Tuesday, September 15, 2009

Like a Wildebeest in a River

You’ve seen the nature film: a herd of wildebeests in East Africa, throats parched after a long trek across the arid savannah, reaches a cool and thirst quenching river. Despite their suffering, they approach the river skittishly and with a great deal of caution. But finally, desperation for a drink overrides their fear and they gather at the bank and begin approaching the river's edge to drink. A log drifts slowly with the current, being moved along closer and closer to the thirsty animals. Just a log… No, wait – are those eyes? The last time I saw eyes on a log, it was an ent chopped down by orcs in “The Two Towers” as the army of cool tree people attacked Sauroman’s castle with Merry and Pippen.

In horror, you realize that this is no log. “Look out, wildebeests,” you cry out. “It’s a crocodile! Run away! Run!!!! One of you is going to die if you don’t get out of there!” The wildebeests ignore your lunatic ravings at the TV and continue drinking greedily. Suddenly, like a bomb going off in the river, water and wildebeests explode everywhere as a huge crocodile grabs one of them in its merciless jaws and begins dragging it into the deeper water. The wildebeest struggles in vain, going nowhere as it thrashes around in the river. Water splashes everywhere as the doomed beast fights to get away. Well, take away the crocodile, trade a swimming pool for the river, and I was like that wildebeest today, thrashing around in vain while attempting to swim with the local TNT Augusta half-ironman triathlon team.

I joined the team at 6:30 AM at the YMCA to give them a brief mission moment. I expressed my thanks as a cancer survivor for what they are doing, and then told them about the young girl with leukemia that I encountered in Nashville this past April. Then Coach Steve, a certified triathlon coach and an ironman triathlete, got the team started with their 1,500 meter swim, and told me to go ahead and get in the pool in lane one.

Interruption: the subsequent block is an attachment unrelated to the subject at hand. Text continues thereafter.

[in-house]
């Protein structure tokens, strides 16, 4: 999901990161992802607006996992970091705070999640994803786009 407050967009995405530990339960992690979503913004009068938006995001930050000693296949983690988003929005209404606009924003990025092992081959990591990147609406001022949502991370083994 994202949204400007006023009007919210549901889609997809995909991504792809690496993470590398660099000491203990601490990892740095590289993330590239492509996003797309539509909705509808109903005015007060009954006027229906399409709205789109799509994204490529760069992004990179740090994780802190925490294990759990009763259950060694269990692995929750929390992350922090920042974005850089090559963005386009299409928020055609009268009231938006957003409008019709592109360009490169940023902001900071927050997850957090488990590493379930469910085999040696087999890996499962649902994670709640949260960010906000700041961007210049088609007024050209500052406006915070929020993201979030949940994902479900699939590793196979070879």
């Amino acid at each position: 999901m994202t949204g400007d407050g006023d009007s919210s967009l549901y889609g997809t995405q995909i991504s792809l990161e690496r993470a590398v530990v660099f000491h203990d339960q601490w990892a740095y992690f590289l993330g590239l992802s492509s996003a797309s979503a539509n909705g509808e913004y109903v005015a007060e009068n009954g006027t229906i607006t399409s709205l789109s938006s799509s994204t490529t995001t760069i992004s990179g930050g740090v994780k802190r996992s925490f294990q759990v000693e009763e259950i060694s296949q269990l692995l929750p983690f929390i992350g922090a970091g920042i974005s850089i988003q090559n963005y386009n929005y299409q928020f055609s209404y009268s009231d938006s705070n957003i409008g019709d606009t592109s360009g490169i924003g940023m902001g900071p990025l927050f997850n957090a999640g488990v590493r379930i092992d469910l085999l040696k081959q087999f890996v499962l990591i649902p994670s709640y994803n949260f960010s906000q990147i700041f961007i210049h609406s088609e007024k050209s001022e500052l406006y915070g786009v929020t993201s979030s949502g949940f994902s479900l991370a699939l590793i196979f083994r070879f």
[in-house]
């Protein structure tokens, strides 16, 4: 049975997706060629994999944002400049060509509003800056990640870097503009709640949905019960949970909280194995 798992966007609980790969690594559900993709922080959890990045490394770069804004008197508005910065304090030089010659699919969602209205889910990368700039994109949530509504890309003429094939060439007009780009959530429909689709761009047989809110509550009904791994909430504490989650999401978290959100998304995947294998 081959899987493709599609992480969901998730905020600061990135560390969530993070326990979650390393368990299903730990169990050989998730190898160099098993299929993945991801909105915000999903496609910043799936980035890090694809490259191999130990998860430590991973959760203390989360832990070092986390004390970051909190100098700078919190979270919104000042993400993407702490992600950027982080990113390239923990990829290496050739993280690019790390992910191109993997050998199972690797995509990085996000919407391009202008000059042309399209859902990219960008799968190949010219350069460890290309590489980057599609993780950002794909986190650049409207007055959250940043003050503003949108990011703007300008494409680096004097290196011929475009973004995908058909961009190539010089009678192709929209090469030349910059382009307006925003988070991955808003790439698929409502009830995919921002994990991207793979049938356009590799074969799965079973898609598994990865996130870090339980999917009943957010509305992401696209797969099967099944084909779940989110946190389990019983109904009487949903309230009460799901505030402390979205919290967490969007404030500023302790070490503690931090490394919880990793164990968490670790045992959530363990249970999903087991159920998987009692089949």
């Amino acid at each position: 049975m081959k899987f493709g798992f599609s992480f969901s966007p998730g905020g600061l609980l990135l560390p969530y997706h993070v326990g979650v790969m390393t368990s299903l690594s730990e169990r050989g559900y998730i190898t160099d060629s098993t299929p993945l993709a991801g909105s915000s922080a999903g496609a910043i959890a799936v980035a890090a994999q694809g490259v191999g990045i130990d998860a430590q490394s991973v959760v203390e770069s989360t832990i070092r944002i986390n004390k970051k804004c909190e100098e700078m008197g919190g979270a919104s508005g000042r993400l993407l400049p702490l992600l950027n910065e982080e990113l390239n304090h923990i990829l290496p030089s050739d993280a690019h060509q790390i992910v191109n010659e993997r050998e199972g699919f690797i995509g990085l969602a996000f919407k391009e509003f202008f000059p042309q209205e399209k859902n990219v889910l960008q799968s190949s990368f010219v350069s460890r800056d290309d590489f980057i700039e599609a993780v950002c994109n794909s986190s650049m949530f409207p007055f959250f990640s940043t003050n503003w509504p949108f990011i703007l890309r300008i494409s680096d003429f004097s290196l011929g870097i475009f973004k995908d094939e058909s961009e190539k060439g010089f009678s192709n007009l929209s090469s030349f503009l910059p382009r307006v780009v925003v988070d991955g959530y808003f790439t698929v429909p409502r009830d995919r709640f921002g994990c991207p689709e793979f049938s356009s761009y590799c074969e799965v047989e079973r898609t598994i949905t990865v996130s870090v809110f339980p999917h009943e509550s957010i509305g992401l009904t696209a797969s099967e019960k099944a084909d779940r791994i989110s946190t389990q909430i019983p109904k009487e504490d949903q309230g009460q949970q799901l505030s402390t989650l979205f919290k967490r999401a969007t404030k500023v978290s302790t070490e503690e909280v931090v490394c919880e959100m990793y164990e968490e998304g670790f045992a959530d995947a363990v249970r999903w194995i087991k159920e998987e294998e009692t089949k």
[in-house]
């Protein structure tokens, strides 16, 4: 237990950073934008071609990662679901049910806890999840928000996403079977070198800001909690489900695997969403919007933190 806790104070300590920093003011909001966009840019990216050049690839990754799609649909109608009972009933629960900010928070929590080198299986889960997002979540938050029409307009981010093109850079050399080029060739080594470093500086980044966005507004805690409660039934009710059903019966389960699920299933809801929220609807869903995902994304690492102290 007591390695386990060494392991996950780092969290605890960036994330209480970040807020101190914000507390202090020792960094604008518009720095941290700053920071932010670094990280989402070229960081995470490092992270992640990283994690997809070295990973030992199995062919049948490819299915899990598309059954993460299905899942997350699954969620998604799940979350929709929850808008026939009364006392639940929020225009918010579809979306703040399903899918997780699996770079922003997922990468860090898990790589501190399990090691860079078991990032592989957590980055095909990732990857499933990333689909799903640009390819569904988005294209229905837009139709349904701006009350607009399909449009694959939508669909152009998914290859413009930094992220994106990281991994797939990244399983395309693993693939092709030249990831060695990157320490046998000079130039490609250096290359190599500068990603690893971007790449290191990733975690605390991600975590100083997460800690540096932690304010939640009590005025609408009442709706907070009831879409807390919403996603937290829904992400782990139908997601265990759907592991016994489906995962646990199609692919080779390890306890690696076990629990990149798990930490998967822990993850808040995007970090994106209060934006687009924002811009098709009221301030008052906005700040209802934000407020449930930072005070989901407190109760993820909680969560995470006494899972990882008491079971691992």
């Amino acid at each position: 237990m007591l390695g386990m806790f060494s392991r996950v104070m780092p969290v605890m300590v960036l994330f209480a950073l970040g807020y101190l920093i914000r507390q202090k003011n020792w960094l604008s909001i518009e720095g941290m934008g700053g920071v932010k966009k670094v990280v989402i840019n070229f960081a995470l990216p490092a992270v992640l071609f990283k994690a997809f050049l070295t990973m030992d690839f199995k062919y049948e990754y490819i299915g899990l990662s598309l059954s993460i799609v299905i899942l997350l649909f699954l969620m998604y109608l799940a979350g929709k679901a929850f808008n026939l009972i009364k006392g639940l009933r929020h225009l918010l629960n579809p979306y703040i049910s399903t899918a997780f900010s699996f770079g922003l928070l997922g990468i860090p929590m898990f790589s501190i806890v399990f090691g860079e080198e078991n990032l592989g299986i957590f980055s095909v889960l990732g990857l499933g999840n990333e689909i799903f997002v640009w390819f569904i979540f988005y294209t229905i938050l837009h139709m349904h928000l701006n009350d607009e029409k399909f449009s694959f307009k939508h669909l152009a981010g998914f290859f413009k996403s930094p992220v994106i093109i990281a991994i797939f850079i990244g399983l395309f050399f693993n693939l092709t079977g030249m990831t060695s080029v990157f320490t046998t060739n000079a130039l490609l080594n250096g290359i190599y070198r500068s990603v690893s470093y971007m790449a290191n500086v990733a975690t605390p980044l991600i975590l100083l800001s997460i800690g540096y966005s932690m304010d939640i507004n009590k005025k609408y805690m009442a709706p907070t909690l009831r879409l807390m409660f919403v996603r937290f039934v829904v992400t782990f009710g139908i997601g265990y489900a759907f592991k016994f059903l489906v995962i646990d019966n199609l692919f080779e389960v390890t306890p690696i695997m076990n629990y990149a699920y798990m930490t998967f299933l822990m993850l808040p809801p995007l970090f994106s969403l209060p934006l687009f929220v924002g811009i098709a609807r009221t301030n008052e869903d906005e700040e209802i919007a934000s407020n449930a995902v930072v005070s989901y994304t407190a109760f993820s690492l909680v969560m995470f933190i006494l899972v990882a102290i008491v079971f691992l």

“Is there a kiddie pool?” I asked as I lowered myself in, only half in jest. He asked how long it had been since I swam. Well, if you define “swim” as moving around one way or another in the water, then not long at all. I am not at all afraid of the water and can swim, just not efficiently, and I have never been good at the freestyle. I got a mental block as a kid trying to learn it, and just ended up doing other self-taught strokes, but none of them well or long distance. Coach Steve said “Swim a lap down and back, and I’ll see how you do.” I started down the 25 meter pool, struggling quite a bit with my stroke but slowly moving along as the triathlon team cruised without effort down the other lanes.

I was glad to stop at the end of the 50 meters and get my evaluation. The coach told me that we would talk about my arm stroke later, but that the big problem was my kick. He said that my kick was actually hurting more than helping. I was kicking from the knee, and my feet were pointing down, actually brushing against the bottom a few times in the shallow water. Coach Steve gave me some shortened flipper things to put on and a kick board, and said to kick my way down the pool. Man, it was hard! The kick board kept sinking into the water and I had to keep putting my head up to breath. I kept stopping for instruction and advice. At one point Steve said “Art – I don't get it. You’re not moving!” I could have argued with him because I was pretty sure that technically I was moving – backwards, that is. But that seemed like a minor distinction. Every now and then I would get it more or less right for about 4 kicks, and I could feel the difference. I did another lap with the kickboard, trying to get it right – but more often than not it was pretty pathetic. I am pretty sure that a 90 year old holding a 25 pound iron weight instead of a kick board would have gone faster, and a lot more gracefully.